In fact, none of these changes are persisted to disk until the gamer hits continue. This is one of the major differences of Core Data from how you use a database in a web app. With Core Data you make as many changes as you like and at some later date you tell it to save.

Core Data is smart enough to handle the merging of all the changes from the background thread in with the changes made by the gamer on the main thread. The beauty of this technique is it doesn’t really matter how fast/slow my processing code runs, if the gamer is not even aware its running in the background.

This approach has worked really well, especially on older devices where sometimes it doesn’t matter how much you optimise your code, it’s going to run slowly.

Some Complications

It becomes more complicated when the gamer interacts with players that have also changed in the context on the background thread. This is pretty rare in practice, but I’ve written code to handle any conflicts so it resolves them before continuing to the next game week.

The other thing to watch out for is high memory usage. I found as I was processing nearly every player and every club, each game week, these were all getting pulled into memory and not released. Core Data will hold onto objects unless you tell it let go. This is great for performance, but not so great when memory is at a premium. I highly recommend reading up on refreshObject in the Core Data docs. Call this method on objects when you’re finished with them to release them and control memory spikes.

Shameless plug

If you got this far and you’re still wondering what Title Challenge is or you found this post useful and just feel like supporting me – Please do check out Title Challenge on the App Store.

Using Reveal App to Build a RubyMotion Football Manager Game

This is the beginning of a series of blog posts I intend to write on how I’ve built Title Challenge – Football Management.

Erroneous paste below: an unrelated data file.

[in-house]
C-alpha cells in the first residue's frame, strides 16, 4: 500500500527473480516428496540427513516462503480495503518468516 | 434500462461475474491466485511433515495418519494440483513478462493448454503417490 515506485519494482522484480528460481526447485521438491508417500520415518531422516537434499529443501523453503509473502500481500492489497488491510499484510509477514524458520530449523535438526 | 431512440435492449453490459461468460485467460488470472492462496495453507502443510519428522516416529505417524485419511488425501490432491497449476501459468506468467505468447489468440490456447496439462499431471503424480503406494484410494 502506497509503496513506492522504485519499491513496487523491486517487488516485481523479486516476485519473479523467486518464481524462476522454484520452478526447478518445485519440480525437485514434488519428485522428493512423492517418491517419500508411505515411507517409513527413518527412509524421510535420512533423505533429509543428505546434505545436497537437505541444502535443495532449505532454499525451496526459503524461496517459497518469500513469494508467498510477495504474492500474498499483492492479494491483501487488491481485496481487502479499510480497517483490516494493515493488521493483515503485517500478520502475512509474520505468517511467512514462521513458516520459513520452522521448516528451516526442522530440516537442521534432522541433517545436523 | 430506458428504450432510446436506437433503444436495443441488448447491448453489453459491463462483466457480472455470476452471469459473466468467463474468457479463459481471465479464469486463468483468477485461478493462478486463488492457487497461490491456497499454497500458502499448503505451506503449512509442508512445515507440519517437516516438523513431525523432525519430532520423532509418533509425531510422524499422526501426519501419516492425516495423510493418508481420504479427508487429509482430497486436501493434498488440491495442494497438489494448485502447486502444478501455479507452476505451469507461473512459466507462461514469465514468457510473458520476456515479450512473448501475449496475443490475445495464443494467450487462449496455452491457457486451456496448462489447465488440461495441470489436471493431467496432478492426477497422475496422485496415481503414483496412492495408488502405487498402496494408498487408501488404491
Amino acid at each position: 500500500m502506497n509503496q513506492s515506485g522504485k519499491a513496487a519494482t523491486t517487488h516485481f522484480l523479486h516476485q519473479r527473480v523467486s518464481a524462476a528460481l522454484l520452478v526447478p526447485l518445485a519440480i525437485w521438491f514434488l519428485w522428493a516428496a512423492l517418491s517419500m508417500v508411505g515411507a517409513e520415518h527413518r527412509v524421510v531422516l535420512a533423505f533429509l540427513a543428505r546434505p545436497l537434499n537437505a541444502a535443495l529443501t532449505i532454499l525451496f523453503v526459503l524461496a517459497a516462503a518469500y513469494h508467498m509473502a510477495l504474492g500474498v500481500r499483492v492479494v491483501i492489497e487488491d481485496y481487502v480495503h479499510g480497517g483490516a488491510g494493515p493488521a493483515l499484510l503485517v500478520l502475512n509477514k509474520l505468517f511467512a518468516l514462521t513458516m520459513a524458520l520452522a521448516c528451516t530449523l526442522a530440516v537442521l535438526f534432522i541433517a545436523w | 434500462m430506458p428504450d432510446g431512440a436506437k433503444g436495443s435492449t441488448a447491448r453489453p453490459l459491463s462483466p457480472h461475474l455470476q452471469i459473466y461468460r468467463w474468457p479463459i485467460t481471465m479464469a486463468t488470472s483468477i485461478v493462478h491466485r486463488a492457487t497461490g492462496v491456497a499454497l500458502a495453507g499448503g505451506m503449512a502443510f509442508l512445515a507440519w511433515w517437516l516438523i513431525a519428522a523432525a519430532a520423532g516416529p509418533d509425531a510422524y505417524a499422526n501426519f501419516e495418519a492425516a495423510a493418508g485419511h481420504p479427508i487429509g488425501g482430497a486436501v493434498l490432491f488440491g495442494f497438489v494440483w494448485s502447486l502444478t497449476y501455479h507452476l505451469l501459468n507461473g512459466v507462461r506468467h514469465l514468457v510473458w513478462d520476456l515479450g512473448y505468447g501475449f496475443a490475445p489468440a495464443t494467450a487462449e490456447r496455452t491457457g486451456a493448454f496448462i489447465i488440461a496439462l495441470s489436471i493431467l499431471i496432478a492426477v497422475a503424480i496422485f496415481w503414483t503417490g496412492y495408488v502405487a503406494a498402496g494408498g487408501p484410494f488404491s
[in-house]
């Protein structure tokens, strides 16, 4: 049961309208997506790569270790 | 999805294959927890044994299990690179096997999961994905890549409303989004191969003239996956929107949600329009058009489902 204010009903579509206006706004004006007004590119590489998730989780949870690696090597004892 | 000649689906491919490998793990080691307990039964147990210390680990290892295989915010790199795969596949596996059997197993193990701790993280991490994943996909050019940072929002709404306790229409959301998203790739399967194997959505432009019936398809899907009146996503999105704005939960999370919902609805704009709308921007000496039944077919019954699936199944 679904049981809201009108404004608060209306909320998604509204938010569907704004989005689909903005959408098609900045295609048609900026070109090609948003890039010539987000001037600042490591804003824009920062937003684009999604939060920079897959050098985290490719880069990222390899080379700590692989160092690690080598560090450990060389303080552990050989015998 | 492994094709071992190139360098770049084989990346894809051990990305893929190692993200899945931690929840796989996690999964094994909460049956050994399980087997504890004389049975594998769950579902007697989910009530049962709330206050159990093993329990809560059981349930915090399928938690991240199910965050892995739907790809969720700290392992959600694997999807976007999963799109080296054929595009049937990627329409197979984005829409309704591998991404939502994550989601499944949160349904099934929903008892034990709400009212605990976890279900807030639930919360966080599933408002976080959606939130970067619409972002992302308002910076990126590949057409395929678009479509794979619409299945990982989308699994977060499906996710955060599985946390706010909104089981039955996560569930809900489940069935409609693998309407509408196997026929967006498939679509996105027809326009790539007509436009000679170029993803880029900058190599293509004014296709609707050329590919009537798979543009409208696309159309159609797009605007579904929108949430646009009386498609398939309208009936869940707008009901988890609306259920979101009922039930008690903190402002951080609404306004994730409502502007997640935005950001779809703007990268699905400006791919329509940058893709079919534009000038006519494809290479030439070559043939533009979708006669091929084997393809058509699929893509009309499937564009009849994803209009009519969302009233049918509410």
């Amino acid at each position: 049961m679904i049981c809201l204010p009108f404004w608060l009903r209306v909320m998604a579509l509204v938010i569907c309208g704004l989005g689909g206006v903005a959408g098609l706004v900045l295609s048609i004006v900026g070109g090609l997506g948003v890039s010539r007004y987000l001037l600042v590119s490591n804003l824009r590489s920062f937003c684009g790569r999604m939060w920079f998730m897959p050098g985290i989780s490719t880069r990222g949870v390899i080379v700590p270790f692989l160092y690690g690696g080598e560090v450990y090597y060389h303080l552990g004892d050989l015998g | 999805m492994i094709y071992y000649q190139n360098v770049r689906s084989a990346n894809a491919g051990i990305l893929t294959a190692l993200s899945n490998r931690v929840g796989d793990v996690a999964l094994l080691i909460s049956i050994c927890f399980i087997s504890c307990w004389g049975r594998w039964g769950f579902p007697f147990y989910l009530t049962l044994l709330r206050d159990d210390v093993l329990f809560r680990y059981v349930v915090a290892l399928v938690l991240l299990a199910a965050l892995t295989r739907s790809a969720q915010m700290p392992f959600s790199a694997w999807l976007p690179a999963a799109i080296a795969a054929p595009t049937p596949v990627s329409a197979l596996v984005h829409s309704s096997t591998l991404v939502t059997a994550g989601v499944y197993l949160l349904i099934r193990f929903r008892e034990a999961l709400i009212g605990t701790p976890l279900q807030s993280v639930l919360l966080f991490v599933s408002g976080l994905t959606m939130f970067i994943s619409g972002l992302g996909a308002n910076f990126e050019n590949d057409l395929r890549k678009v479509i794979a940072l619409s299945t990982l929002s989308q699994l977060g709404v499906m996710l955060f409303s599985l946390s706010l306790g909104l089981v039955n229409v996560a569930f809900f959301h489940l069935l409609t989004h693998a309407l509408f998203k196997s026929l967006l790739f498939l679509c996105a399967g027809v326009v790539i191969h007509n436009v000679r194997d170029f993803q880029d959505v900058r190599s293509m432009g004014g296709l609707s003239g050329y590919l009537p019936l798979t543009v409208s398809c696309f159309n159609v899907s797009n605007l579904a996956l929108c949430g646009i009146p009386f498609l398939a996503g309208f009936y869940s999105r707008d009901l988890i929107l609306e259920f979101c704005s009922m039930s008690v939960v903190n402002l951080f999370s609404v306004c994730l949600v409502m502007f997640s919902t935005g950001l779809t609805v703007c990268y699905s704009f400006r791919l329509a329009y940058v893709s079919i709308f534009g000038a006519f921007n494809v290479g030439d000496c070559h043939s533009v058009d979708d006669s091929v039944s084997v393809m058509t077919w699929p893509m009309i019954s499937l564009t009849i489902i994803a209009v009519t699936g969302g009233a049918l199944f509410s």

It’s an iOS game I’ve written in RubyMotion. I’m a Ruby on Rails web developer turned app developer. Before building this game, I had no prior knowledge of building mobile applications.

Hopefully this series of posts will inspire other Ruby developers out there to start building really cool mobile apps.

Reveal App was one of the first third-party tools I downloaded when I started building Title Challenge 18 months ago and I’ve used it nearly every day since. At first glance it might look like a bit of a gimmick to see your app in 3D but it is incredibly useful for debugging.

Reveal App screenshot

I’ve used Reveal to show me when a UIView is tucked behind some other UIView that I couldn’t see in the Simulator. Sometimes a UIVIew might not have a height set or something stupid like that and Reveal would instantly show me.

You can rotate your app round to see it from angles you can’t see in the Simulator.

Another really useful feature is being able to tweak attributes live in the Reveal and the Simulator reflects your changes. For example, you can change the frame of a UIView and see it move in the simulator live.

I’ve got no affiliation with Reveal but I definitely recommend it for App developers.

Tweeting a Screenshot in RubyMotion With UIActivityViewController

The easiest way to allow users to share content from inside your app is to use UIActivityViewController.

Use it when you want to allow the user to:

  • Send a Tweet
  • Share on Facebook
  • Save an image to photos
  • Send an SMS message / iMessage
  • Send an email